American television ratings for the past nine seasons has been dominated by the reality TV show American Idol. For those of you unfamiliar with the show, each year a group of judges tours the country in select cities to look for amateurs hoping to break into the music industry. Those that make a round of local auditions are invited to Hollywood. Over the next dozen or so weeks the contestants are screened and eliminated first by the judges' decisions and then, in the final rounds, by vote-ins from the television audience.
Tonight Lee DeWyze, a Flemish American, won the contest. Lee was named the "next American idol". Yet, besides the rough outlines of his background, there are no clear indications of his ethnic roots . Even DeWyze's own blog, bios and Facebook do not include any references to it. Yet, his name alone suggests a Flemish heritage.This posting is intended to fill in a few of those missing pages of Lee DeWyze's Flemish ancestry. More importantly still, is to ensure that the record the origins of those who have achieved some measure of success are properly credited to our ancestral homeland: Flanders.
The DeWyze ancestral home is in Klercken, now part of Houthulst, in West Flanders, Belgium
The earliest DeWyze ancestors I have been able to uncover arrived in the U.S. (according to Ellis Island records) about 1892. Although some DeWyze family members migrated first to Gent and then to America, the DeWyze family ancestral homeland is in West Flanders in a town called Klercken (now a part of Houthulst). Some DeWyze family members still reside there. The Telebel map of the current landline phone directory map for Belgium (below) shows that Houthulst still has the largest concentration of DeWyze surnames.
Like many Flemish immigrants the DeWyzes scattered to places that had strong Flemish communities in the U.S.: Detroit, Moline, and Chicago. Lee's ancestors settled in Chicago permanently in 1910. This was the tail end of the decade with the largest numbers of Flemish immigration to the U.S. Within a few short years of their arrival, the DeWyzes had made sufficient money that they bought and sold several small parcels of real estate (as the June 4, 1914 Chicago Daily Tribune recorded). Yet, like other Flemish immigrant families in Chicago, the DeWyze family was not rich. Several of them worked as butchers - such as Octave DeWyze (1877-1980), who arrived in 1900. Others, such as Octave's son Leon "Lee" DeWyze (American Idol Lee DeWyze's great grandfather) worked as janitors from the 1910s well into the 1950s.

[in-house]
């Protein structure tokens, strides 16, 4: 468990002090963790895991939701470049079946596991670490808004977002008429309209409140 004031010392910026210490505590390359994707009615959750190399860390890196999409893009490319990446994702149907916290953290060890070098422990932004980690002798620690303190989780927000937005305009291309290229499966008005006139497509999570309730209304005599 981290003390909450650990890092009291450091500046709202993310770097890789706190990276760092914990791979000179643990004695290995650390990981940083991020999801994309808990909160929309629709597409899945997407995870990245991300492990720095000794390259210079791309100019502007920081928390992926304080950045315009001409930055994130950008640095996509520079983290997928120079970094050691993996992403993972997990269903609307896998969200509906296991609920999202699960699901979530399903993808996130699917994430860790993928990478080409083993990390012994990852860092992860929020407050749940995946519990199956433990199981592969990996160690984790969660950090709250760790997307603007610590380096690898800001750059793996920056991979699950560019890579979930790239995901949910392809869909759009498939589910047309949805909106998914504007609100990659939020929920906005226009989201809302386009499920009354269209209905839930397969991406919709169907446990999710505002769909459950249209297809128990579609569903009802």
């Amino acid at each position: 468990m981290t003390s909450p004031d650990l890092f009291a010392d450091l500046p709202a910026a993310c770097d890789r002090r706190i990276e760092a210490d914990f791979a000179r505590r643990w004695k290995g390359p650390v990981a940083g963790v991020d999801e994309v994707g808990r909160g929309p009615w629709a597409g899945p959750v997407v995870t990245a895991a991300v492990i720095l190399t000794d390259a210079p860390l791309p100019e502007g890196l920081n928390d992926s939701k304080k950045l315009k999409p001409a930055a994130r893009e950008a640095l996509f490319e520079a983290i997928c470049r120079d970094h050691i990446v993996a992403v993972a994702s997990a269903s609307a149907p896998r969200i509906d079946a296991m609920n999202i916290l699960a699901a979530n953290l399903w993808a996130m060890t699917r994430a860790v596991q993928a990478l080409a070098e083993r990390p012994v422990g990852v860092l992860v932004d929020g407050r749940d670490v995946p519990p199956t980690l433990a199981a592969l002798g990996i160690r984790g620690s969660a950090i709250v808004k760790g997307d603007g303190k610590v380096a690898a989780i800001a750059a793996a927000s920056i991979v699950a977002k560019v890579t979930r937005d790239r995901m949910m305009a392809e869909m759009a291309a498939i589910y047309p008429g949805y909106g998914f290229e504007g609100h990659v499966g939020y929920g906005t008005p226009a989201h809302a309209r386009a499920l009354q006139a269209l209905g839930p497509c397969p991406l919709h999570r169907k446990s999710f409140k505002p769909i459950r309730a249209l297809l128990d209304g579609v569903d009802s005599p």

The DeWyze family maintained strong Belgian ties during the first half of the 20th century. They joined the Belgian American Club, like many of the janitors in Chicago. The club met at the Belgian Hall (2625 West Fullerton - pictured above). Leon's sister, Mary De Groote, was an active member in many of the Belgian Club activities. Often she worked closely with Lea Van Puymbroeck, wife of Arnold Van Puymbroeck (and later Club President) and the man who we will honor at an upcoming gala event June 13th.
The DeWyze family also built their social lives around other ethnic centers for Flemings in Chicago. The Belgian Church, St. John Berchman, where Lee's great grandmother Edna was both married and buried, was also a place where they went for the Belgian kermis (carnival). When the DeWyzes passed on, they went to rest like other Belgians in St. Joseph Cemetery in River Grove IL.
However, the demands of citizenship and the passing of time began to fade the memory of origins and ethnicity. Robert "Lee" DeWyze, Leon's son, played football, served in World War 2, and was as American as apple pie. Robert Lee's brothers - Donald (our Flemish American Idol's grandfather) and Jimmy - served in Korea and Vietnam respectively, capturing the Chicago Tribune's respect in an August 26, 1965 article. But when Robert's, Donald's, & Jimmy's mother Edna passed away in 1970, the Belgian Club was already fading from the day-to-day of Flemish Americans like the DeWyzes. As neighborhoods changed and middle class families like the DeWyzes moved to the 'burbs, their links to their ethnic roots frayed.
Today another Flemish American has gained prominence. Lee DeWyze is demonstrating that the sons and daughters of Flemish immigrants are not limited in aspirations to work as janitors or tradesmen. Lee DeWyze is not only the "next American Idol". Lee DeWyze is the next Flemish American Idol.
Copyright 2010 by David Baeckelandt. All rights reserved. No duplication in or reprinting permitted without my express, written consent.